Acne is an incredibly common skin condition. It affects up to 85% of the world’s adolescents and young adults. But it isn’t limited to teenagers with adult acne possibly occurring at any time. For men with acne, hormones are usually the main trigger: men produce more testosterone than women, which results in thick and oily skin.
The production of sebum is also higher in males because their sebaceous glands are more active (directly related to testosterone), which can lead to clogged pores that cause breakouts. Lastly, while beards may look cool, facial hair can trap oil and act as a breeding ground for the bacteria that exacerbate pimples and result in beard acne.
In this article, we will dive beneath mane to find out what causes beard acne, how to treat it with prescription acne creams, and how to manage and minimise any future breakouts.
What Is Beard Acne?
Beard acne is the pimples that develop under or around your facial hair or beard. It is also known as folliculitis, which could be a result of either bacteria or ingrown hairs. This type of acne presents in inflamed, red pimples around your hair follicles.
In cases where there is a bacterial infection, the acne lesions may also contain pus (we discourage pimple-popping – no one wants acne scars). Beard acne may also be caused by ingrown hairs, which is when a hair gets trapped underneath your skin because it is curling back on itself, leading to inflammation. Either way, beard acne can be incredibly itchy.
So, just what is ance? Acne is a chronic inflammatory disease and can range from clogged pores called comedones, which can be open (blackheads) or closed (whiteheads), papules (small red bumps on the skin), and pustules (like papules but filled with pus) to large, painful, inflamed, and swollen nodules and cysts (blind pimples). Redness, hyperpigmentation, scarring, and pain are also common.
There is no such thing as ‘mild acne’ – all acne should be treated with the aid of creams and serums to avoid it progressing and spreading.
From over-the-counter (OTC) remedies in the drugstore to custom formulated prescription acne creams, there are a whole host of ways to treat beard (and facial) acne and prevent it from returning. The prescription-strength active ingredients provided by telehealth doctors can be customised into the best acne cream for your skin – one that targets the acne-causing pathways to manage it and prevent breakouts (and any resulting PIH at the same time).
Keep It Clean
Keeping your beard, moustache, or goatee clean is a must. Neglecting to wash your beard (and your face) is basically a free pass for acne-causing bacteria to make themselves at home around your hair follicles. To clean your beard without drying it out, wash it once a week with shampoo and three times a week with conditioner.
Don’t go crazy and wash your face raw, washing your face too often can strip away your skin’s natural oils that help maintain a healthy skin barrier. But you should wash your face every night. Don’t let dirt and pollution soak into your pores while you get your nightly rest (moisturise after).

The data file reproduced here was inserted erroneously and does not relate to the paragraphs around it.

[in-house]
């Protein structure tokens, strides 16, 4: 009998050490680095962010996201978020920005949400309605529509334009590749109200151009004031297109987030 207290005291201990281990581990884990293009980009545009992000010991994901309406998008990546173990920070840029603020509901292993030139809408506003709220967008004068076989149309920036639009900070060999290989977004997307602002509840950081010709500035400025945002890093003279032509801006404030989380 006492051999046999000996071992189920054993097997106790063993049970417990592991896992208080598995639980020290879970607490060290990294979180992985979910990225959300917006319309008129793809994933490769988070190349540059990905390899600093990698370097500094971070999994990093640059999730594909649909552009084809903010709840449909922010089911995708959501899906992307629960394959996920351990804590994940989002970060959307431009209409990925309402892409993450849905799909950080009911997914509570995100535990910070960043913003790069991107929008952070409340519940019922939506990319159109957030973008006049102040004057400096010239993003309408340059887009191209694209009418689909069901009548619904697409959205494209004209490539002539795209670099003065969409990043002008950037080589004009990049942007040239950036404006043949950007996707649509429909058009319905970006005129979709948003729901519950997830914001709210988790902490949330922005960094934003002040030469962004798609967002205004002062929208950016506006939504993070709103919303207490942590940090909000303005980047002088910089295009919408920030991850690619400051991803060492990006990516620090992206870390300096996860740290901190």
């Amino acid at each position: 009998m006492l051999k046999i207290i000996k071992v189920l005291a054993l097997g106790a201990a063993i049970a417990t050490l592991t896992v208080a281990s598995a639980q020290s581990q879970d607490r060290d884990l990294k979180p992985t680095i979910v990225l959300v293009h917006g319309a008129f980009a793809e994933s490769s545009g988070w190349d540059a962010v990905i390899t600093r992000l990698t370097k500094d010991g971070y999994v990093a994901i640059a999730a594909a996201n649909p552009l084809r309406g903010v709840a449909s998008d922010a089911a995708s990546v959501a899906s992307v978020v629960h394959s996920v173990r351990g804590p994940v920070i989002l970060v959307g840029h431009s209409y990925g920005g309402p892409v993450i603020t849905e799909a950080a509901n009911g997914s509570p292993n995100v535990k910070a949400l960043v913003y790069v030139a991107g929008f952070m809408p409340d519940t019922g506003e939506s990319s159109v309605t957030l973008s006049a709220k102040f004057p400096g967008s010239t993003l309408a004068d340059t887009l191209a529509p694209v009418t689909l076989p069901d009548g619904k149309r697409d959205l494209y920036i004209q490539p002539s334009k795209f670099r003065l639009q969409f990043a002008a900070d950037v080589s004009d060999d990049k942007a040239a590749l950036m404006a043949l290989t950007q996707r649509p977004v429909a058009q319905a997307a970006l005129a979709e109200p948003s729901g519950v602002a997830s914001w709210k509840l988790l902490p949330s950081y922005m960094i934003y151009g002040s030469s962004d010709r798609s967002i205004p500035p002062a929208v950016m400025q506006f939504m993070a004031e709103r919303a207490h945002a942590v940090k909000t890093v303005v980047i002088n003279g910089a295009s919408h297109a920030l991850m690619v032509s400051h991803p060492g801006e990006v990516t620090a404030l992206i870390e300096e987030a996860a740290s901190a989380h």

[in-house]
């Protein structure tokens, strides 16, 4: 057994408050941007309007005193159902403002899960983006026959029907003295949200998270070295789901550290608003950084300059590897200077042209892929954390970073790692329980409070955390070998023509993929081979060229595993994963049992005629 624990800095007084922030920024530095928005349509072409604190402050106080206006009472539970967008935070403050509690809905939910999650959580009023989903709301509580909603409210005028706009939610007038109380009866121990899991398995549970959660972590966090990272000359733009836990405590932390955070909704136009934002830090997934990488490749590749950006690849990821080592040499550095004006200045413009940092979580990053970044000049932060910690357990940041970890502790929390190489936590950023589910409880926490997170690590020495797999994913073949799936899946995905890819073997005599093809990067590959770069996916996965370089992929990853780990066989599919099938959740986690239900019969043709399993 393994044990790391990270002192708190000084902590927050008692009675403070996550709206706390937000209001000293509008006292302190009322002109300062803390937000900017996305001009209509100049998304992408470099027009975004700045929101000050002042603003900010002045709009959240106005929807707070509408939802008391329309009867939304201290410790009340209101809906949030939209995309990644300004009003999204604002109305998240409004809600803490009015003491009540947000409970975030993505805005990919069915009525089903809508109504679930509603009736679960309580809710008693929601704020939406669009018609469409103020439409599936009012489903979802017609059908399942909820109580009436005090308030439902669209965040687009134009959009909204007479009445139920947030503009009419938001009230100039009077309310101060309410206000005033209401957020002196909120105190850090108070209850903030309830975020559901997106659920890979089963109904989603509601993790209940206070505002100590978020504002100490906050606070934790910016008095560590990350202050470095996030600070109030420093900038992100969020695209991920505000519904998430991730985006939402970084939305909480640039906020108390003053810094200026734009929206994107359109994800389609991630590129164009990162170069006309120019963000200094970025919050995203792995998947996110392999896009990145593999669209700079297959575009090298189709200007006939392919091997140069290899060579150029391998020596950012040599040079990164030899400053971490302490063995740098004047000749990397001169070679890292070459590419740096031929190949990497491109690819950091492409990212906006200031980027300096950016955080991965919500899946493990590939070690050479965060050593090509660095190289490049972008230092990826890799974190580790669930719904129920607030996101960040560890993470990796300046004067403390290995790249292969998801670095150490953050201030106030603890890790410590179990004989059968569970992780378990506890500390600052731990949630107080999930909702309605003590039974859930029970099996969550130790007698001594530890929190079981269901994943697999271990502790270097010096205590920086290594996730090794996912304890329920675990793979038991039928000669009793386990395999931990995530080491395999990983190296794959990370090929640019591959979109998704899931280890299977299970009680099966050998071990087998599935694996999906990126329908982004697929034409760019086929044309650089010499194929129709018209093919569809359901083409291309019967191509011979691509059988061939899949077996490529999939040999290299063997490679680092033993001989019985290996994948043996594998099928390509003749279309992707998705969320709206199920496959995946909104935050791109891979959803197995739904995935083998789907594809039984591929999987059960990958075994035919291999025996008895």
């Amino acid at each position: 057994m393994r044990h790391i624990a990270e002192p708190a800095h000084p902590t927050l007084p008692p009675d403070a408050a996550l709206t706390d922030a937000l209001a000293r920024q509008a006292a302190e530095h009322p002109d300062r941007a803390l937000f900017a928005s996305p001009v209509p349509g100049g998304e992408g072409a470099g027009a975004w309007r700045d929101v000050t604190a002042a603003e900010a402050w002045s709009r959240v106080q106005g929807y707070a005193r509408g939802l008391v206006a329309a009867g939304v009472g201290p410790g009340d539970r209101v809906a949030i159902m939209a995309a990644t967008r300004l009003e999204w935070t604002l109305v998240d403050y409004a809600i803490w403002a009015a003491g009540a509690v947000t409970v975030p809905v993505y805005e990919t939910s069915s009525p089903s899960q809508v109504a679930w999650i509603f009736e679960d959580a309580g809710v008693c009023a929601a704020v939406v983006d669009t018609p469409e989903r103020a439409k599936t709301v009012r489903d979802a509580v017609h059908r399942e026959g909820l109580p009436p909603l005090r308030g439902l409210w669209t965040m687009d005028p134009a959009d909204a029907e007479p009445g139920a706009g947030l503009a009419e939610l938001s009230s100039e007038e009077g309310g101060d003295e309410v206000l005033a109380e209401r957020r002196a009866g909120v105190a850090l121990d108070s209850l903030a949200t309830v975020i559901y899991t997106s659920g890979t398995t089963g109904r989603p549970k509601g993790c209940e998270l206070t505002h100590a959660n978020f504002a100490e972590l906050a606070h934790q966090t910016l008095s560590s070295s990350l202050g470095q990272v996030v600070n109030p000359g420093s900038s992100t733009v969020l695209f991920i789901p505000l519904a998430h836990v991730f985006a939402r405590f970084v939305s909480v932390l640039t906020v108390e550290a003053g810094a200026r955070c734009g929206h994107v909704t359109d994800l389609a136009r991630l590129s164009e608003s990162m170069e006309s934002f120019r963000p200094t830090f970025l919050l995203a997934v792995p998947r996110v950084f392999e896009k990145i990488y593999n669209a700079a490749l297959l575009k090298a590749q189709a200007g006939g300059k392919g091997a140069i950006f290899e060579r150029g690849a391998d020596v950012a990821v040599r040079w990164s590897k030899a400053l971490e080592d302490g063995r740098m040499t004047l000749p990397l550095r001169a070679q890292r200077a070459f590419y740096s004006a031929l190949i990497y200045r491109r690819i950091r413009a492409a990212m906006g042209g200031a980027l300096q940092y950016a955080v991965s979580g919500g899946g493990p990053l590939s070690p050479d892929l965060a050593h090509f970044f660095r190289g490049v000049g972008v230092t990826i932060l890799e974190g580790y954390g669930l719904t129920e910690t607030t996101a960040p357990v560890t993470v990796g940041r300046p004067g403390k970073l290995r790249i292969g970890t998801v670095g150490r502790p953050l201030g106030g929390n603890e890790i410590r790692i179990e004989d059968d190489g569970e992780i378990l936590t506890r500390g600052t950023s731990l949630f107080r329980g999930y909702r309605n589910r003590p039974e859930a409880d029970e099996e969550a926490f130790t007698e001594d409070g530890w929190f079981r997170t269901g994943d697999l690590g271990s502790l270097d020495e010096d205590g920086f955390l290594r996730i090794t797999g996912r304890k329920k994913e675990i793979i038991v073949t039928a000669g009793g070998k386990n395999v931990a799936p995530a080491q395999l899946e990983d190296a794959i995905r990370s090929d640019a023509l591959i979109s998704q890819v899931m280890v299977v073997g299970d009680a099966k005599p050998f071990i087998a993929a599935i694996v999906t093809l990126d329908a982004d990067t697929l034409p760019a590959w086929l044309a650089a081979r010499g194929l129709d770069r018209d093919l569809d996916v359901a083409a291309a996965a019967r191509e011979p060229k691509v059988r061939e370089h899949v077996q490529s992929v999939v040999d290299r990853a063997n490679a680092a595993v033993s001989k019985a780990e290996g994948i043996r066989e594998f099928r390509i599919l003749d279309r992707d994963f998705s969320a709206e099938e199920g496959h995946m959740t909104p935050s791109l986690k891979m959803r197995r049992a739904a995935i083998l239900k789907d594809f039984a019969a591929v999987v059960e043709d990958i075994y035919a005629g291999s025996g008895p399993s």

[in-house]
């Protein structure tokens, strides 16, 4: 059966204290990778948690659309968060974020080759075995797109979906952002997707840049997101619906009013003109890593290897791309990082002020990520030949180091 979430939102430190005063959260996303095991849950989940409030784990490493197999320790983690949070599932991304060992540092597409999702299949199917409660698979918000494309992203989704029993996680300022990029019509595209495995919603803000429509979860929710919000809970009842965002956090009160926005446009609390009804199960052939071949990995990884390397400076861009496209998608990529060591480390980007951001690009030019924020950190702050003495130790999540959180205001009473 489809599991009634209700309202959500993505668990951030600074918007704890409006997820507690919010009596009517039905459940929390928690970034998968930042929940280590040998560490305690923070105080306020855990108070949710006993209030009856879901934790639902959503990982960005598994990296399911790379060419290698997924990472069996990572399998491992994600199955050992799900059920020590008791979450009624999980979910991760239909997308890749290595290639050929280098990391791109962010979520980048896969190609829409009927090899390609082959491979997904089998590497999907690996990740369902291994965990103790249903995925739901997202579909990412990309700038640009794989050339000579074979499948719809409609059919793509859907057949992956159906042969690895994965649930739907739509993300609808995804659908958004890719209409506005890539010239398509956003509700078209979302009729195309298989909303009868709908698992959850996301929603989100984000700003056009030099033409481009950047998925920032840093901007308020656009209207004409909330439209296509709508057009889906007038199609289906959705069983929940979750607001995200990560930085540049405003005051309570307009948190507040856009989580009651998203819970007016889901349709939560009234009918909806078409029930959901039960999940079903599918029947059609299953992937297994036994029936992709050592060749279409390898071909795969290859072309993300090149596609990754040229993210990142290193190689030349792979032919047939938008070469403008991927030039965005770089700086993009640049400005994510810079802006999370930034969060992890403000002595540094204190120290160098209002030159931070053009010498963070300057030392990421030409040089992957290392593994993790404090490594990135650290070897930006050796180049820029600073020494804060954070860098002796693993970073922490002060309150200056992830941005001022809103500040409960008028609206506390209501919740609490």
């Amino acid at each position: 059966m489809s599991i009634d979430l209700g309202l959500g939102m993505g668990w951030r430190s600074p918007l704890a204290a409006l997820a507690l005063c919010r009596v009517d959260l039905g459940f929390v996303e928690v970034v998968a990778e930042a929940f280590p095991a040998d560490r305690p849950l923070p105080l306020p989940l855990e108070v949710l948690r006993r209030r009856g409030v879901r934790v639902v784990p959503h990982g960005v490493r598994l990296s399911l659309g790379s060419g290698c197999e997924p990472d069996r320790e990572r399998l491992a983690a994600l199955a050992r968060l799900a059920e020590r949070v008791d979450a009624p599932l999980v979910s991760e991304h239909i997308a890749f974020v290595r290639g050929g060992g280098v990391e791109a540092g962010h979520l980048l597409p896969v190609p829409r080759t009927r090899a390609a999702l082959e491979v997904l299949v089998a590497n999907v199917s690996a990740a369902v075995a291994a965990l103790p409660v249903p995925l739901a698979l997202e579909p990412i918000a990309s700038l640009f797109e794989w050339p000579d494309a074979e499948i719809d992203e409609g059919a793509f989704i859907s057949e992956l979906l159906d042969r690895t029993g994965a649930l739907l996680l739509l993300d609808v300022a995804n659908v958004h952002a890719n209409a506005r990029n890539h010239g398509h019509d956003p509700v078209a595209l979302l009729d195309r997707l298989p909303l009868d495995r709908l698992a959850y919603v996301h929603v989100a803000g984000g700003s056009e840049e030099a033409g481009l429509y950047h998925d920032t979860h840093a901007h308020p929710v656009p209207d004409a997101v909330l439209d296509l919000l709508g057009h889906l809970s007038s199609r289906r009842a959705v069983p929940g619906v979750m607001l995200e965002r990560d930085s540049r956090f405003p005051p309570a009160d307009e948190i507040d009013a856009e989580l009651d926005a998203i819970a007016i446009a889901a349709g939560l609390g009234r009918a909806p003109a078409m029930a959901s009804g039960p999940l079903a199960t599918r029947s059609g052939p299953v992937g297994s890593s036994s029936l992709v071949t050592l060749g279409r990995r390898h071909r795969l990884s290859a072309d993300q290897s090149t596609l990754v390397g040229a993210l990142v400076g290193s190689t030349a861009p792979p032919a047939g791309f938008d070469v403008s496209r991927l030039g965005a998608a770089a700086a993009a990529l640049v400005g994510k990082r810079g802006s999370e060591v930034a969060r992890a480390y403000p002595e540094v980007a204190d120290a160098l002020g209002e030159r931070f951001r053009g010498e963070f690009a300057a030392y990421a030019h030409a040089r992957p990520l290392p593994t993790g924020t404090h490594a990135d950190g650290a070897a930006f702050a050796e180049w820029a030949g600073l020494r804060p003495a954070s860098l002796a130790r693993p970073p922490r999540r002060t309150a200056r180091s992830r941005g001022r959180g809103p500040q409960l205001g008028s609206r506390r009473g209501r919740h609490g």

We recommend a mild foaming cleanser. If you don’t have sensitive skin, you can alternate between an exfoliating cleanser and a mild wash. Don’t forget to comb your beard!
Buff It Out
Exfoliating your beard and face twice a week is key to keeping your beard acne at bay. Dead skin cells and oils can build up, causing clogged pores and hair follicles, which can lead to acne breakouts.
By gently (please be gentle with your skin) scrubbing your beard and face for 30 seconds with a facial scrub (look for all-natural exfoliants), you slough away the skin cells and oil. Similarly, exfoliating your face and beard region will help prevent painful, ingrown hairs from forming. Exfoliating also makes the next step of the routine more effective.
Sometimes the last thing you think of doing when you have acne is to slather on the cream. When your skin is dry, it will try to overcompensate for its lack of moisture by producing too much oil, which leads to, you guessed it, acne breakouts. You should always moisturise your skin, and your beard is no different. Moisturising your beard, goatee, or moustache hydrates and protects both the hair and your skin.
If you are using an acne cream, this would be applied prior to the moisturiser. Use a beard comb to work your moisturising cream into your skin and you’ll help prevent itching and burning from dry, irritated hair follicles.
Shave A Different Way
Did you know that how you shave has a role in beard acne, especially if you are of African descent? To help prevent or reduce beard acne, try shaving after you shower instead of before. The heat and steam from the shower will soften your hair follicles, making it easier to get a clean shave.
Clean your blades with rubbing alcohol to keep them sharp and free of rust. The alcohol also sanitizes the blades, removing any bacteria that could cause breakouts. If possible, consider switching either to an electric razor or a four- or five-blade razor, which often helps with irritation. You can also add pre-shave oil to your routine to make shaving easier.
Don’t. Shave. The. Mane.
We know this may sound counterintuitive but bear with us. Shaving will actually increase your chances of developing beard acne. Why? Firstly, shaving irritates our sensitive facial skin. Secondly, if you don't shave properly your chances of getting razor burns and ingrown hairs increase drastically. While this isn't technically acne the ingrown hairs can lead to folliculitis.
Say Goodbye To Beard Acne
While not all of us have the luxury of being able to grow a full, stunning beard, getting any sort of acne around your face and neck is bothersome. If none of the above prevention techniques work for you, it may be time to visit a dermatologist or have a prescription acne cream tailored to your skin’s specific needs. No acne should be left untreated!